The public quite rightly detest Hilary’s carefully crafted, religiously rehearsed, marvelous messages. At least Donald Trump’s or Nigel Farage’s seemingly off-the-cuff gaffes seem authentic, even if ironically they are often lies. They appear more authentic and trustworthy than Hillary Clinton’s or David Cameron’s perfect truth.
It is much, much more than a fear of globalisation. We live in a multi-speed world where some people are getting left behind. But whatever the issue it’s never the same people left behind all the time. That’s why the crude demographics of yesterday don’t work anymore. People can be racing ahead in one aspect of their lives, and floundering desperately in another. We’ve got to be able to better understand the emotions at work.
Crude generalisations about ‘globalisation’, ‘neo-liberalism’, ‘elites’ and ‘austerity’, which you mainly hear from the left, don’t tell us nearly enough. They are the meaningless slogans of the intellectually bankrupt. Many people who are actually genuinely hurt by austerity still feel life’s pretty good as they are paying their mortgage or rent, enjoying a summer holiday and driving a nice car. Equally you have those who are actually doing okay, but believe all the negative narrative about how much they are hurting because of austerity, immigration and globalisation when in fact they might be benefiting from some of those things.
Political parties are still organised and run on very much the same lines as they’ve always been. The Labour Party’s rules and organisational structures have barely changed since its foundation in the early 20th century. Surely there must be a better way of organising in a world where the world’s biggest taxi company owns no vehicles (Uber), the world’s biggest media company creates no content (Facebook), the world’s biggest accommodation provider neither owns or manages any properties, and the world’s largest retailers own no inventory of stock or even physical stores (Amazon and Alibaba)?
Why is a structure based on geographical boundaries (we didn’t even decide) the best way to organise? Why is our organisation still based on ‘delegates’ to executive committees, campaign forums, regional boards, national policy forums etc. How does that possibly harness the enormous talents and enthusiasm of members? It doesn’t. All these things are relics from the dark ages of 20th century politics. Why can’t we have a 21st century political organisation? What does the ‘Uberisation’ of a political party look like?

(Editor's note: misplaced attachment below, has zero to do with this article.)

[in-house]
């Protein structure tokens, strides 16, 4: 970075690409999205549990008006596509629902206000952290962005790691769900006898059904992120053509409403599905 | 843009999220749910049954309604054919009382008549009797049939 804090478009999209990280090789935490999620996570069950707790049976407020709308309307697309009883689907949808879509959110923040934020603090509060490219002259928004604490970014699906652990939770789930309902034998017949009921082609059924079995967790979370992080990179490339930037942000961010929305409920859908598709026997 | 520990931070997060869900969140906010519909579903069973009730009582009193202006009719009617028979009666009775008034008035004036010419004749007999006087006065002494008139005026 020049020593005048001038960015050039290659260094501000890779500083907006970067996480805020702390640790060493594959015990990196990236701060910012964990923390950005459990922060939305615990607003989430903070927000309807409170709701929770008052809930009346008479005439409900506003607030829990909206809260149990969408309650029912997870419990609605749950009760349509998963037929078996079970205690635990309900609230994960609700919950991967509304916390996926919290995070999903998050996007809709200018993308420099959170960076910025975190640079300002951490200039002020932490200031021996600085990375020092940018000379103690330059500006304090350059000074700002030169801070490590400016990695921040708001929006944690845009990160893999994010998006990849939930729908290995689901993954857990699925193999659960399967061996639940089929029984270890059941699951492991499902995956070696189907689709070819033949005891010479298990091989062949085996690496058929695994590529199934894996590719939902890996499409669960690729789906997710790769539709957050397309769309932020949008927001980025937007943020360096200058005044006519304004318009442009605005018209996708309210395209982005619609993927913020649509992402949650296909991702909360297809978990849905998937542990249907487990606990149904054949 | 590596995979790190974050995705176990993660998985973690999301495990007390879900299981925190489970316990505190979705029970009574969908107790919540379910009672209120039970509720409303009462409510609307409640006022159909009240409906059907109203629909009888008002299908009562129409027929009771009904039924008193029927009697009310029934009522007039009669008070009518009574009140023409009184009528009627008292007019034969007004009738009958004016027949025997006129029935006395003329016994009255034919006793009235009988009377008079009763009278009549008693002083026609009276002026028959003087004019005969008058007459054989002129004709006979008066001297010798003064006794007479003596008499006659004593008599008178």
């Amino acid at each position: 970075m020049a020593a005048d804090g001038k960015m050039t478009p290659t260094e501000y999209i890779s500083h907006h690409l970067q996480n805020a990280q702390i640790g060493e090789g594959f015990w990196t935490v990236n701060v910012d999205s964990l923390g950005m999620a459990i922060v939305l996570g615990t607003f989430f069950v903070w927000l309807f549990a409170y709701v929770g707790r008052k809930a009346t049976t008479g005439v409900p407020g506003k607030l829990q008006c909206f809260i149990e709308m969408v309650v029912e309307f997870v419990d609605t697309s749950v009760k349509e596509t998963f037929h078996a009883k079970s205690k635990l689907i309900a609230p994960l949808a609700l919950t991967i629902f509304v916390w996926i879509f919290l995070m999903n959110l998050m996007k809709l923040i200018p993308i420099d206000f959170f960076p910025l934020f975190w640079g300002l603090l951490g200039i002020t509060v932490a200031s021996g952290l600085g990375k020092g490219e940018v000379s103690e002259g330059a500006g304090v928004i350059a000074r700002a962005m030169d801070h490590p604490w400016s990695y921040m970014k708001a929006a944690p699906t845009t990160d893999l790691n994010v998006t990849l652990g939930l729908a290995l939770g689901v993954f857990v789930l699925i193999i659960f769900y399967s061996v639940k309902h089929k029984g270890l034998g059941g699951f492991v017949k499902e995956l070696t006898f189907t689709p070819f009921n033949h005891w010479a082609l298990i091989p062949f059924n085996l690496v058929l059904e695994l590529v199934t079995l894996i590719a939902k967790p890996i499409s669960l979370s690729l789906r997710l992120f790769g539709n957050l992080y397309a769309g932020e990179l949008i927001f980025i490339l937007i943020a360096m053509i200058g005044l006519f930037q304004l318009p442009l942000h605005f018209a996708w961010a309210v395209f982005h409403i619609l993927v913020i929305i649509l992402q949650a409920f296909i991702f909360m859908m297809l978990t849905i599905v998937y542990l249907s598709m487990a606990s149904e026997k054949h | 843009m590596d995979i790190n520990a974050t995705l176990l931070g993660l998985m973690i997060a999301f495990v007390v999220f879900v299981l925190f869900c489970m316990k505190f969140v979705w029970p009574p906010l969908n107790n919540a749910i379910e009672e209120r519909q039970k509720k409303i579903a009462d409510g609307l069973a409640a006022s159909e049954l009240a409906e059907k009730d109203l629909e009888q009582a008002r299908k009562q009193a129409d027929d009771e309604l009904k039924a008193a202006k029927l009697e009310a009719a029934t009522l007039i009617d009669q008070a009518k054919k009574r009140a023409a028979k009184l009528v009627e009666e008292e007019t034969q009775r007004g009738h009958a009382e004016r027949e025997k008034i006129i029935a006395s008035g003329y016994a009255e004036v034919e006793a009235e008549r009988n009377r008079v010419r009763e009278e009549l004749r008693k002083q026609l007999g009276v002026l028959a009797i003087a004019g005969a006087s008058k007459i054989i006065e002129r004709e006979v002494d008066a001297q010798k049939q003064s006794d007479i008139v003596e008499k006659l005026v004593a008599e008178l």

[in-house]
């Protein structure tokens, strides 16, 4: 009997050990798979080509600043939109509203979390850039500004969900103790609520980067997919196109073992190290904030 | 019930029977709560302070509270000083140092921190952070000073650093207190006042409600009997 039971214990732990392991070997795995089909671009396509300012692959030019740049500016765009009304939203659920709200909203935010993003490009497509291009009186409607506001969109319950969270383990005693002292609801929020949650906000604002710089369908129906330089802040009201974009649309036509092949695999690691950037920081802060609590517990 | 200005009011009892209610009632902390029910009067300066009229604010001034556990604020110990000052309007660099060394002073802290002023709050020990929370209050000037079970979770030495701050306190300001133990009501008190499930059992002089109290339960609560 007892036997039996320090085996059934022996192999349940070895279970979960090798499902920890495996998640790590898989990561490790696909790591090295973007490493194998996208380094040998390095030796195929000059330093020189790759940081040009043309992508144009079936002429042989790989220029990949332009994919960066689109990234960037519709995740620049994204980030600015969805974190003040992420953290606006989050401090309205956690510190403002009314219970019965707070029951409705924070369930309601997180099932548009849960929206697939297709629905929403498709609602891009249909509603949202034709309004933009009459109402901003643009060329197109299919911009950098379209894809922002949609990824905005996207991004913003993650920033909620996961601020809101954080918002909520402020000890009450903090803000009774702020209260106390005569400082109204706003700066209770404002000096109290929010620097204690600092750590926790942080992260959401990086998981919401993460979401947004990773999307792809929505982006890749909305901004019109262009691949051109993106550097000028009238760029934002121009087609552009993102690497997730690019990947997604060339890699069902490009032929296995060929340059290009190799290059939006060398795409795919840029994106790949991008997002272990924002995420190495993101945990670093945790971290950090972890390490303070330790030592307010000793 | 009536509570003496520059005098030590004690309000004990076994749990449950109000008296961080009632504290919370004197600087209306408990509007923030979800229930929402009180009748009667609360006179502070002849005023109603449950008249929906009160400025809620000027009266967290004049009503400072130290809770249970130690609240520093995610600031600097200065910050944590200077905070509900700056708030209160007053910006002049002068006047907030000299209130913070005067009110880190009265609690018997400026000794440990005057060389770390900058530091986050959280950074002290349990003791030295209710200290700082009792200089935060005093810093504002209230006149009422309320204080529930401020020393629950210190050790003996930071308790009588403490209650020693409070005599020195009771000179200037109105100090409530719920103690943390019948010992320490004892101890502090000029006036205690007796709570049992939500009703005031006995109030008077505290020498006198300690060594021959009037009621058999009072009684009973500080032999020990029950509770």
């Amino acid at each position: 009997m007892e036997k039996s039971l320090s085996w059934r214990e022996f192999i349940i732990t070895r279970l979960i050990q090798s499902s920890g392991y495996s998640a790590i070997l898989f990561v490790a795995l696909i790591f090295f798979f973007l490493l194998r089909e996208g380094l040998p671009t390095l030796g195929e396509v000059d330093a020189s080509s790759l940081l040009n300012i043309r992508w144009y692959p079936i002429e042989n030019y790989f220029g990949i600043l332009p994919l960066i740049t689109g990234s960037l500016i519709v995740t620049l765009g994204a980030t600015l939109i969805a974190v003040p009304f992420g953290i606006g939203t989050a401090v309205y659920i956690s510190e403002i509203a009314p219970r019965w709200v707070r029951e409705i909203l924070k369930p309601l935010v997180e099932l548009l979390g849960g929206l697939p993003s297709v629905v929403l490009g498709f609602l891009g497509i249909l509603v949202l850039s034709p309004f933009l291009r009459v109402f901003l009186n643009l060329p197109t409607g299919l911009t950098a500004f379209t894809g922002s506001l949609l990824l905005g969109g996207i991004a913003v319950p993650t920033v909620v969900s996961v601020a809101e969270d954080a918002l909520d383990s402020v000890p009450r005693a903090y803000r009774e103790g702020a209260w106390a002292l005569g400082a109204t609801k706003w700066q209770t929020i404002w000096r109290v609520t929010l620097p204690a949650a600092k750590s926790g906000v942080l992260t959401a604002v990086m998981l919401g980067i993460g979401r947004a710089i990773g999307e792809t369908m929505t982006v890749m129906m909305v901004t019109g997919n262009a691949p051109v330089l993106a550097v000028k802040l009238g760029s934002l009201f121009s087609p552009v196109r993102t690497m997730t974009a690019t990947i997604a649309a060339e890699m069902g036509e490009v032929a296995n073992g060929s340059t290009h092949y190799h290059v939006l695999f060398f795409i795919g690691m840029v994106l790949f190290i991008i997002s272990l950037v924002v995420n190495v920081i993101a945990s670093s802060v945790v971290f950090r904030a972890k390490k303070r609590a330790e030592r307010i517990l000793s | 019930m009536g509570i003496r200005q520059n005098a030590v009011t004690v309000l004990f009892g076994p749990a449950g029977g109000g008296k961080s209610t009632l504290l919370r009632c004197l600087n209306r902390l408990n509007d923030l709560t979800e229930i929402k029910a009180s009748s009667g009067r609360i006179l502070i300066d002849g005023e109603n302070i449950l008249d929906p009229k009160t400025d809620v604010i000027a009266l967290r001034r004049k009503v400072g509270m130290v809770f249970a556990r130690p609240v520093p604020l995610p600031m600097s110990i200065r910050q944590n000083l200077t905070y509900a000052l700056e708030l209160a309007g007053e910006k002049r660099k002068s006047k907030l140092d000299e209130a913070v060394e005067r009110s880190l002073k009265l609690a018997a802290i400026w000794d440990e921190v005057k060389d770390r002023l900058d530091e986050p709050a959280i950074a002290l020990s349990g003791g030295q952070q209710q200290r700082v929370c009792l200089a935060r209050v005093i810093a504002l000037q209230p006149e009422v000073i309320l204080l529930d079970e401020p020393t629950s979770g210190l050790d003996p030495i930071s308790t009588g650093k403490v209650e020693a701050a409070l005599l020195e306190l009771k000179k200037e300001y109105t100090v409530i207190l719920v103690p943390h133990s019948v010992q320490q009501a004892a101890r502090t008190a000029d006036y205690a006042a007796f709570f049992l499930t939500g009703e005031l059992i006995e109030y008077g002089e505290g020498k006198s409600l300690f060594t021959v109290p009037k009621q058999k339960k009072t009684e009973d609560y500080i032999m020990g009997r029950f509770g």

Emotions beat facts
‘Make America Great Again’ and ‘Take Back Control’ are simple appeals to powerful emotions. I can’t even remember what Hillary’s or Remain’s main message was. Anyone? The UK sends £350m a week to EU bureaucrats that could be spent on the NHS. Anyone remember the real number we send?
Senior UK politician and Leave campaigner Michael Gove infamously declared “people in this country have had enough of experts”. And so it seems is the case in the USA.
We live in a post-fact, anti-expert alternative reality.
Zoella has 6.8 million Twitter followers and 2.7 million Facebook page likes. The Sun has just 1.2 million Twitter followers and 2.5 million Facebook likes. If you’re a political operative or communicator who doesn’t know who Zoella is then shame on you. You’re fired.
Donald Trump has 14.2m Twitter followers. Hillary has just 10.8 million Twitter followers, but does have one of the best Twitter bios I’ve seen with wit and humour. But her tweets are truly awful. Perfectly crafted quotes followed by picture perfect photos. I challenge you to find a single Hillary tweet that comes close to the ranting, raw opinions you’ll sometimes find on Trump’s account.
It’s not just the power of social media personalities, but also the challenge of the social media bubble. People see an unrelenting tsunami of opinions and ‘facts’ that reinforce their own opinions and prejudices. There is no editor to provide the checks and balances of even the most biased mainstream media.
Mainstream media has failed politics for many years. And it’s getting worse.
First it created the phenomena of political spin, because it didn’t report fairly and accurately, but added its own spin, which in turn forced professional politics to counter-spin. Now there’s a constant race to the bottom to compete for clicks with the most outrageous headlines and torrid stories about personalities and scandals, because the tedious detail of policy doesn’t create unique views to sell to advertisers.
Professional politics can’t even grasp the simple truism that we’ve got two ears, two eyes and one mouth and they should be used in that proportion. It is most manifest in the arrogance of doorstep campaigning which makes political activists worse than the most aggressive doorstep peddler of unneeded services and goods.